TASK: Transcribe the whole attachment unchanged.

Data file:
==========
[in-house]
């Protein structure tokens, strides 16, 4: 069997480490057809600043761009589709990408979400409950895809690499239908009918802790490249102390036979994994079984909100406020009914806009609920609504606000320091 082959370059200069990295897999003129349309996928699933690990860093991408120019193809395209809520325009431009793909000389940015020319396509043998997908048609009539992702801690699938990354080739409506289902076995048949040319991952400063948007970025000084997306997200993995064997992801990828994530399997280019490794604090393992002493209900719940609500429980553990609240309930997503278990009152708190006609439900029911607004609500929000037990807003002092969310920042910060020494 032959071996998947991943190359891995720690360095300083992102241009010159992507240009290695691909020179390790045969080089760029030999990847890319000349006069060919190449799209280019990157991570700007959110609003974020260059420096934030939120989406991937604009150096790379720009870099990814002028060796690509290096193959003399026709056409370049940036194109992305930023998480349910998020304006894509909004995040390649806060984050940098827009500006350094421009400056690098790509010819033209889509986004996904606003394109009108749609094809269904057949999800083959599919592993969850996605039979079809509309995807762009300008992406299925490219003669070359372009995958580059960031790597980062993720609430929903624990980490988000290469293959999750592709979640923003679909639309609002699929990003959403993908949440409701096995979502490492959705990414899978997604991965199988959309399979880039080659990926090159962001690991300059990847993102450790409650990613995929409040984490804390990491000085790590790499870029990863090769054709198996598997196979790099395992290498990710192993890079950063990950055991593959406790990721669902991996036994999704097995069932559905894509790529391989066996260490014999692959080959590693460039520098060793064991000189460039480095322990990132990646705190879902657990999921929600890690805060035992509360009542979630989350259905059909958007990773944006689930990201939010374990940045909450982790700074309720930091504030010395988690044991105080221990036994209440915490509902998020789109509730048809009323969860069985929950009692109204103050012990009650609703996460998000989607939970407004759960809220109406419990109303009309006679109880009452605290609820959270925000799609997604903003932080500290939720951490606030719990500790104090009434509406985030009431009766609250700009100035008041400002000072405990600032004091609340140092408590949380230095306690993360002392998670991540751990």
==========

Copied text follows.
[in-house]
């Protein structure tokens, strides 16, 4: 069997480490057809600043761009589709990408979400409950895809690499239908009918802790490249102390036979994994079984909100406020009914806009609920609504606000320091 082959370059200069990295897999003129349309996928699933690990860093991408120019193809395209809520325009431009793909000389940015020319396509043998997908048609009539992702801690699938990354080739409506289902076995048949040319991952400063948007970025000084997306997200993995064997992801990828994530399997280019490794604090393992002493209900719940609500429980553990609240309930997503278990009152708190006609439900029911607004609500929000037990807003002092969310920042910060020494 032959071996998947991943190359891995720690360095300083992102241009010159992507240009290695691909020179390790045969080089760029030999990847890319000349006069060919190449799209280019990157991570700007959110609003974020260059420096934030939120989406991937604009150096790379720009870099990814002028060796690509290096193959003399026709056409370049940036194109992305930023998480349910998020304006894509909004995040390649806060984050940098827009500006350094421009400056690098790509010819033209889509986004996904606003394109009108749609094809269904057949999800083959599919592993969850996605039979079809509309995807762009300008992406299925490219003669070359372009995958580059960031790597980062993720609430929903624990980490988000290469293959999750592709979640923003679909639309609002699929990003959403993908949440409701096995979502490492959705990414899978997604991965199988959309399979880039080659990926090159962001690991300059990847993102450790409650990613995929409040984490804390990491000085790590790499870029990863090769054709198996598997196979790099395992290498990710192993890079950063990950055991593959406790990721669902991996036994999704097995069932559905894509790529391989066996260490014999692959080959590693460039520098060793064991000189460039480095322990990132990646705190879902657990999921929600890690805060035992509360009542979630989350259905059909958007990773944006689930990201939010374990940045909450982790700074309720930091504030010395988690044991105080221990036994209440915490509902998020789109509730048809009323969860069985929950009692109204103050012990009650609703996460998000989607939970407004759960809220109406419990109303009309006679109880009452605290609820959270925000799609997604903003932080500290939720951490606030719990500790104090009434509406985030009431009766609250700009100035008041400002000072405990600032004091609340140092408590949380230095306690993360002392998670991540751990």